As soon as we arrived I was taken into his bedroom and tied down onto the bed. Then he left me for a few hours. Eventually he came back shepherding a little girl almost four years old. She had tears in her eyes. I could see that she had been groomed just as I had so nothing would leave the poor girl’s head.
I remember him saying ‘you see that? That is how you will end up once I am done with you.’ Michael, my god, she looked so scared. He raped me right there in front of her and there was nothing I could do about it. Then after he was done with me he took the girl into the front room to meet the girl’s parents. I could hear through the door everything going on.
The man was praising her to her parents. Kept talking about the progress they were making together. The girl’s parents had no idea that I was there, had no idea that their child was coming out of the ‘treatment’ even more twisted than she went in.”
Dead silence filled the room. I was struck speechless; no matter how many memories we went through together; I was still struck dumb every time a new one surfaced.
A small voice filled the void. “You hate me now don’t you?”
“Of course I don’t. After all this time we both know I could never hate you. No; instead I hate Freud. He has done something just as terrible as your keepers.”
Silence again. Eventually though, the question had to be asked.
“What do you want me to do about this?”
I could not see her face but I still knew what was running through her mind. She was weighing up the benefits against the costs. The fact that Freud would go to jail, he would be labelled as a sex offender, and that he could not hurt another child in any way again was definitely a good thing for everyone including her. But there was also the fact that another part of her story might have to become public knowledge so this could happen.
I knew there was nothing I could do to help make the decision any easier on her. She had to come to a conclusion without my help, it was her memory, her story and life. She could do with it how she pleased now that she no longer had any jailers. I could only be there to hear the outcome.
“Yes. Please try and get that man put behind bars. He should not have another child put into his care again. There shouldn’t be any chance for him to hurt anyone ever again.”
I stood from my chair in order to leave. Aditi’s decision was both a liberating one, and a burden.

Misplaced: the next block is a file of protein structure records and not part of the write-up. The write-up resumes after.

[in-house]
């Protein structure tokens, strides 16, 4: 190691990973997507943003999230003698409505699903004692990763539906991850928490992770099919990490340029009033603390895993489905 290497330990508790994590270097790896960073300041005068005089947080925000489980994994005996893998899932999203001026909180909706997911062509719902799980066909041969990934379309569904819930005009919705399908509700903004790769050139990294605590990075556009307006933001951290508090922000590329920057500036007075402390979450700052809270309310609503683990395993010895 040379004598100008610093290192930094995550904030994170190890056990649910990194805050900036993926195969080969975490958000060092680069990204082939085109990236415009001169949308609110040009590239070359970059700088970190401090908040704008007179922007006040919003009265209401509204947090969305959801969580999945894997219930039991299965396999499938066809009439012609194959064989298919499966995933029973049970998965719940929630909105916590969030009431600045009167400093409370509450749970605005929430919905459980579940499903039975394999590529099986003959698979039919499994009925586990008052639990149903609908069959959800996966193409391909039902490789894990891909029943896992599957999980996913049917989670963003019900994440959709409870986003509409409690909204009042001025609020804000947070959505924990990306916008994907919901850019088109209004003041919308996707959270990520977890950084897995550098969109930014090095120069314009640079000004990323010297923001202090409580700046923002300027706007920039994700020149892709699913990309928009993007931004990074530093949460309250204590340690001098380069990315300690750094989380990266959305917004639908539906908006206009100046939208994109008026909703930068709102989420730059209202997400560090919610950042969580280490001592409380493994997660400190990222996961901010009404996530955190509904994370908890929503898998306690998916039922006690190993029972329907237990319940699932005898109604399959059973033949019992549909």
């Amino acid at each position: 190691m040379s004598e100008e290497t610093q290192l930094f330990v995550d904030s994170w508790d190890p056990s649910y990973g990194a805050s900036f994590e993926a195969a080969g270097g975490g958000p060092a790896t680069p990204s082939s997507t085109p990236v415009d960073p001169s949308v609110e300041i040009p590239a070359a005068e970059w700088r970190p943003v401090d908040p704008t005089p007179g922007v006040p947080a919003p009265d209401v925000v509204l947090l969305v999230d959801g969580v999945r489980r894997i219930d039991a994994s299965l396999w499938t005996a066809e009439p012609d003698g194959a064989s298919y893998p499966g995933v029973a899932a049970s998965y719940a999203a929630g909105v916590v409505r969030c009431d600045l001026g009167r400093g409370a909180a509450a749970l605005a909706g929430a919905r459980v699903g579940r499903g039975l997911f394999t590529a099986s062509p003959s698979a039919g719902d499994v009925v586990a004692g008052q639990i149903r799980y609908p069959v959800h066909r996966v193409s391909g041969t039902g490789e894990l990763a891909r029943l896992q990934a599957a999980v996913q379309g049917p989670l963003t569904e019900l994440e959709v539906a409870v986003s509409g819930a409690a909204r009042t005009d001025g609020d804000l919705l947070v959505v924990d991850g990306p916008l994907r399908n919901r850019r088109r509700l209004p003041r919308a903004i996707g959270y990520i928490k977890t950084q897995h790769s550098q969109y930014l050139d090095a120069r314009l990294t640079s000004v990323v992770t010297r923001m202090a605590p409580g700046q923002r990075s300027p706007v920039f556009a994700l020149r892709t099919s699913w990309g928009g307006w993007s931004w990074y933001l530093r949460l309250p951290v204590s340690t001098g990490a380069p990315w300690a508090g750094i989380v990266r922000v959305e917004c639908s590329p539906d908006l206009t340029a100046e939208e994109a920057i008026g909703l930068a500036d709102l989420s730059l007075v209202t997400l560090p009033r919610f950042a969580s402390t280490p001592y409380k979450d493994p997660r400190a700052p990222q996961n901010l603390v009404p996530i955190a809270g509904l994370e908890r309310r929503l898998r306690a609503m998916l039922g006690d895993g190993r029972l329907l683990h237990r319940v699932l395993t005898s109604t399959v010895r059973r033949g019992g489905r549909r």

“Very well. I will get Harry to give me Freud’s file tomorrow. Right now I need to get back to Tim. I have turned the poor kid’s world upside down and he needs all the help he can get to reorientate himself again.”
Aditi turned over and looked to me in confusion. “Why are you doing this Michael? Why are you showing your classmate the world we exist in? Why?”
I understood her question, but I did not know how to answer. “At school I am seen as an enigma, a puzzle that is as complicated as a sphinx’s riddle. Adults and children alike have been trying to figure me out for as long as I can remember.”
“It probably doesn’t help that you don’t talk and keep to yourself.”
“Probably. But the only reason that I haven’t talked to them about this.” I motioned to the room around us. “Is because I know there is no way for them to possibly understand what happens here. But when Tim came along with severe hypothermia, well.” I slumped across the foot of the bed. My head down the end where her feet were. “I thought he could actually handle it, so I showed him.”
We both lay there in silence. Each deep in our own thoughts. Eventually I stood and went to leave.
“Wait, Michael!” I turned to see Aditi sitting up. Leaning forward, trying to keep me within her sight. “Please hurry back. I’m frightened that Freud might come back. I don’t think he realizes that we have met before but if he does.”
I nodded to her, unlike some of her fears, this one still had the ability to come after her. I left the room without looking back. Hopefully, soon, I will be able to banish this one to the past, just like all the others.
As I walked towards Tim’s room. My mind was in complete turmoil. I had trusted Freud; I was even going to tell him the story about David. Hell, I even thought we might become friends at some point. He had hurt, probably more than just Aditi and that nameless child she saw and he had gotten away with it too. I was so angry at him; how could he do that to people that were too young to even understand how wrong the things they were forced to do were.”
By the time I had reached the door to Tim’s room. I had consciously moved my anger and fury away. Focusing instead on what would take place in the hour ahead. I may have thought he could understand this world. But this, what Aditi had told me, that would be pushing it.
As usual, I knocked before entering the room, something very few doctors or nurses would do in my place. I walked in and immediately went to look out on the other world outside the window. I did this to hide the anger that surely still remained on my features and to imagine, for an instant, what everyone else saw.
I started, “You have questions.”
And Tim dived right in.